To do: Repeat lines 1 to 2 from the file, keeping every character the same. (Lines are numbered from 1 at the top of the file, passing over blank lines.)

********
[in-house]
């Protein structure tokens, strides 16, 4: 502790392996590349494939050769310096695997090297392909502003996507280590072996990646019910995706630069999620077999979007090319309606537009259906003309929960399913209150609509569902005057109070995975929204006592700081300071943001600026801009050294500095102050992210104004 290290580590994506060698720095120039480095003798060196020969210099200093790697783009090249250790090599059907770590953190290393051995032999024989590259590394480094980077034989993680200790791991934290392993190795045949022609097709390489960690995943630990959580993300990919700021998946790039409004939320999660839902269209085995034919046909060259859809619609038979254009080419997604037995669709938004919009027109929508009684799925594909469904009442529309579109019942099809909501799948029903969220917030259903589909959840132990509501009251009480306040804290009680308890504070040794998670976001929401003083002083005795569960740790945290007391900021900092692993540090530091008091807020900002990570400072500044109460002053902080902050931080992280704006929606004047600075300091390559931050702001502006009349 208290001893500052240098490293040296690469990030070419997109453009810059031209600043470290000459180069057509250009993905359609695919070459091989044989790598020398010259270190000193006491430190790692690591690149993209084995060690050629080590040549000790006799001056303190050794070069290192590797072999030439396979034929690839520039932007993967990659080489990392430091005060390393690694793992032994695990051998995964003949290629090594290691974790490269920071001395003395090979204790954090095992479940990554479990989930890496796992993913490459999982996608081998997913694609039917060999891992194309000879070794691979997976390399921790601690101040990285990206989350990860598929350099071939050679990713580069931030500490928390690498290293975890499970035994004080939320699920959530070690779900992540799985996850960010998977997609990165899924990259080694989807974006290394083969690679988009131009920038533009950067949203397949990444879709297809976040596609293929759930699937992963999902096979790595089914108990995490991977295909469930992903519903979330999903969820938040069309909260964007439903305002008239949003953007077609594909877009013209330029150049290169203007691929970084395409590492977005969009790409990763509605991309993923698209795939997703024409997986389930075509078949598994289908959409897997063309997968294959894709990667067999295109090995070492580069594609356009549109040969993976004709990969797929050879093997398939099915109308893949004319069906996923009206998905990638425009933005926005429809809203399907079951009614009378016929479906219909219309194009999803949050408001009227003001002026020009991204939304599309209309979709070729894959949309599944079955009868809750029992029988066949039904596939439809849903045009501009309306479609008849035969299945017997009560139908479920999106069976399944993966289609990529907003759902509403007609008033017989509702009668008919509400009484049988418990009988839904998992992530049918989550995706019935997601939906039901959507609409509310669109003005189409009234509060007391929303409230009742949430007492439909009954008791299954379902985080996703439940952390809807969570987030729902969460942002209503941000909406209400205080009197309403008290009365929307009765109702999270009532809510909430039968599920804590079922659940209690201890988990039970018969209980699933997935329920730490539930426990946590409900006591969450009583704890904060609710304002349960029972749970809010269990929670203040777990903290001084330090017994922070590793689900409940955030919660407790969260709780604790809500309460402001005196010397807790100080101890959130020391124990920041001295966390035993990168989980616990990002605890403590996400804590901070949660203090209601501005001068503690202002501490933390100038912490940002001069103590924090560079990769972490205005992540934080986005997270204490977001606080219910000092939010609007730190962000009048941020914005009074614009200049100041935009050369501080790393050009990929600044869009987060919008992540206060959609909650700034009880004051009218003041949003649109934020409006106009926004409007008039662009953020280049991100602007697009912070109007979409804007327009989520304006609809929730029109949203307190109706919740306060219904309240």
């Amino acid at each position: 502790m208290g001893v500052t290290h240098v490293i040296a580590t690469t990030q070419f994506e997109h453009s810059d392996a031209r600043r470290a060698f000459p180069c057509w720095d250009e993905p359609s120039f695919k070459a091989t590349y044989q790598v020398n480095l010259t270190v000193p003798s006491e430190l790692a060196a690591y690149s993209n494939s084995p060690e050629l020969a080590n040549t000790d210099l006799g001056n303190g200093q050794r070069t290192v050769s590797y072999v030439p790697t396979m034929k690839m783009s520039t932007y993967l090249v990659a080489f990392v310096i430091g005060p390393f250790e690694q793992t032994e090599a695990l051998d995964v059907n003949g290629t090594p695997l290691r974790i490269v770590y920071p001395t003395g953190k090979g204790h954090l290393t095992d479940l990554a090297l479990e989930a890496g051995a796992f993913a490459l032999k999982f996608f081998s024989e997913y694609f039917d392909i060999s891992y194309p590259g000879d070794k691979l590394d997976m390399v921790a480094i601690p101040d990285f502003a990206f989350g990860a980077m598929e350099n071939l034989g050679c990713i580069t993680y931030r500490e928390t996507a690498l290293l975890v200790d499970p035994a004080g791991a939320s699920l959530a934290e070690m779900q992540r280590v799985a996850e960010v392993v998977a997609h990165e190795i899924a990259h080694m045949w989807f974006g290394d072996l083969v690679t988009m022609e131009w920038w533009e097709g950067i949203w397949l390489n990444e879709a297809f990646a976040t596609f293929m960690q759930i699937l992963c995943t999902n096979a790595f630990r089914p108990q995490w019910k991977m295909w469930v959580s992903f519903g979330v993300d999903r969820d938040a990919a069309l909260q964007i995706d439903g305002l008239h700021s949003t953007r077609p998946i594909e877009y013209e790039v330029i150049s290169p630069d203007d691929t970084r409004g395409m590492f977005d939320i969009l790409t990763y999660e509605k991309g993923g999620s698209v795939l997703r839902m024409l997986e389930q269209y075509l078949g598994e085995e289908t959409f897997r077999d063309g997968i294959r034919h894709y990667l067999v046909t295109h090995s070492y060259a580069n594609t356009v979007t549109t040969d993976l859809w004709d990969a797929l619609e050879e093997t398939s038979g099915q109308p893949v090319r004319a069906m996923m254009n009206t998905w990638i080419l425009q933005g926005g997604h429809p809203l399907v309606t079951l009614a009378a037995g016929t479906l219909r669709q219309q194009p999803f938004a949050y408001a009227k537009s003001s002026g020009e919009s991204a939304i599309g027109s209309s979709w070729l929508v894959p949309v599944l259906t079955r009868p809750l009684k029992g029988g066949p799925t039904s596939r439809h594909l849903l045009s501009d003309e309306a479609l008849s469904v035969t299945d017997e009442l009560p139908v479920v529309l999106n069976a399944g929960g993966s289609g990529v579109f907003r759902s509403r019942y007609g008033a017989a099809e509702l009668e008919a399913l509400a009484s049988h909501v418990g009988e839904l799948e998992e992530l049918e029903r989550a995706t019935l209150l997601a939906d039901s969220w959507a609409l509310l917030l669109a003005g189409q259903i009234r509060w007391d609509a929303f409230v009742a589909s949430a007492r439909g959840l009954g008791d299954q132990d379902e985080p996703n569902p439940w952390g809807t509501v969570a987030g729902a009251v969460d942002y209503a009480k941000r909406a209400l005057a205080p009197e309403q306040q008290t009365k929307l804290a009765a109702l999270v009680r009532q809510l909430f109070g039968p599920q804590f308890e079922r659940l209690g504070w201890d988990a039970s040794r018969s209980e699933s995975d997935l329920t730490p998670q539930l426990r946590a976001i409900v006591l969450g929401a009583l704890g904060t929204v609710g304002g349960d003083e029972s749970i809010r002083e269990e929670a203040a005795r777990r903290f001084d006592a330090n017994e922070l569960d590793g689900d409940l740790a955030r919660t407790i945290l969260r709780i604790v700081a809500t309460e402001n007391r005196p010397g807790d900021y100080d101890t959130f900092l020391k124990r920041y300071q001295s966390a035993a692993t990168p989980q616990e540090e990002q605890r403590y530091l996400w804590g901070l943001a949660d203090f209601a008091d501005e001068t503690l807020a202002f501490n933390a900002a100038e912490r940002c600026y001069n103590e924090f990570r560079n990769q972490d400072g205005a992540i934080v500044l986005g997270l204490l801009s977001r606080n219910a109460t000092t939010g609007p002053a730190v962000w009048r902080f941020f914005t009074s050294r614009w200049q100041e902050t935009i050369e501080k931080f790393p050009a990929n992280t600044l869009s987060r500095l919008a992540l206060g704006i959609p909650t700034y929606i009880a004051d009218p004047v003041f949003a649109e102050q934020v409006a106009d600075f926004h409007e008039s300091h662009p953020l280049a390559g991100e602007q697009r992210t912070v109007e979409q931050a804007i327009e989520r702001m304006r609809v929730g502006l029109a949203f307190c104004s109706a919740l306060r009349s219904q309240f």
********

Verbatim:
[in-house]
């Protein structure tokens, strides 16, 4: 502790392996590349494939050769310096695997090297392909502003996507280590072996990646019910995706630069999620077999979007090319309606537009259906003309929960399913209150609509569902005057109070995975929204006592700081300071943001600026801009050294500095102050992210104004 290290580590994506060698720095120039480095003798060196020969210099200093790697783009090249250790090599059907770590953190290393051995032999024989590259590394480094980077034989993680200790791991934290392993190795045949022609097709390489960690995943630990959580993300990919700021998946790039409004939320999660839902269209085995034919046909060259859809619609038979254009080419997604037995669709938004919009027109929508009684799925594909469904009442529309579109019942099809909501799948029903969220917030259903589909959840132990509501009251009480306040804290009680308890504070040794998670976001929401003083002083005795569960740790945290007391900021900092692993540090530091008091807020900002990570400072500044109460002053902080902050931080992280704006929606004047600075300091390559931050702001502006009349 208290001893500052240098490293040296690469990030070419997109453009810059031209600043470290000459180069057509250009993905359609695919070459091989044989790598020398010259270190000193006491430190790692690591690149993209084995060690050629080590040549000790006799001056303190050794070069290192590797072999030439396979034929690839520039932007993967990659080489990392430091005060390393690694793992032994695990051998995964003949290629090594290691974790490269920071001395003395090979204790954090095992479940990554479990989930890496796992993913490459999982996608081998997913694609039917060999891992194309000879070794691979997976390399921790601690101040990285990206989350990860598929350099071939050679990713580069931030500490928390690498290293975890499970035994004080939320699920959530070690779900992540799985996850960010998977997609990165899924990259080694989807974006290394083969690679988009131009920038533009950067949203397949990444879709297809976040596609293929759930699937992963999902096979790595089914108990995490991977295909469930992903519903979330999903969820938040069309909260964007439903305002008239949003953007077609594909877009013209330029150049290169203007691929970084395409590492977005969009790409990763509605991309993923698209795939997703024409997986389930075509078949598994289908959409897997063309997968294959894709990667067999295109090995070492580069594609356009549109040969993976004709990969797929050879093997398939099915109308893949004319069906996923009206998905990638425009933005926005429809809203399907079951009614009378016929479906219909219309194009999803949050408001009227003001002026020009991204939304599309209309979709070729894959949309599944079955009868809750029992029988066949039904596939439809849903045009501009309306479609008849035969299945017997009560139908479920999106069976399944993966289609990529907003759902509403007609008033017989509702009668008919509400009484049988418990009988839904998992992530049918989550995706019935997601939906039901959507609409509310669109003005189409009234509060007391929303409230009742949430007492439909009954008791299954379902985080996703439940952390809807969570987030729902969460942002209503941000909406209400205080009197309403008290009365929307009765109702999270009532809510909430039968599920804590079922659940209690201890988990039970018969209980699933997935329920730490539930426990946590409900006591969450009583704890904060609710304002349960029972749970809010269990929670203040777990903290001084330090017994922070590793689900409940955030919660407790969260709780604790809500309460402001005196010397807790100080101890959130020391124990920041001295966390035993990168989980616990990002605890403590996400804590901070949660203090209601501005001068503690202002501490933390100038912490940002001069103590924090560079990769972490205005992540934080986005997270204490977001606080219910000092939010609007730190962000009048941020914005009074614009200049100041935009050369501080790393050009990929600044869009987060919008992540206060959609909650700034009880004051009218003041949003649109934020409006106009926004409007008039662009953020280049991100602007697009912070109007979409804007327009989520304006609809929730029109949203307190109706919740306060219904309240």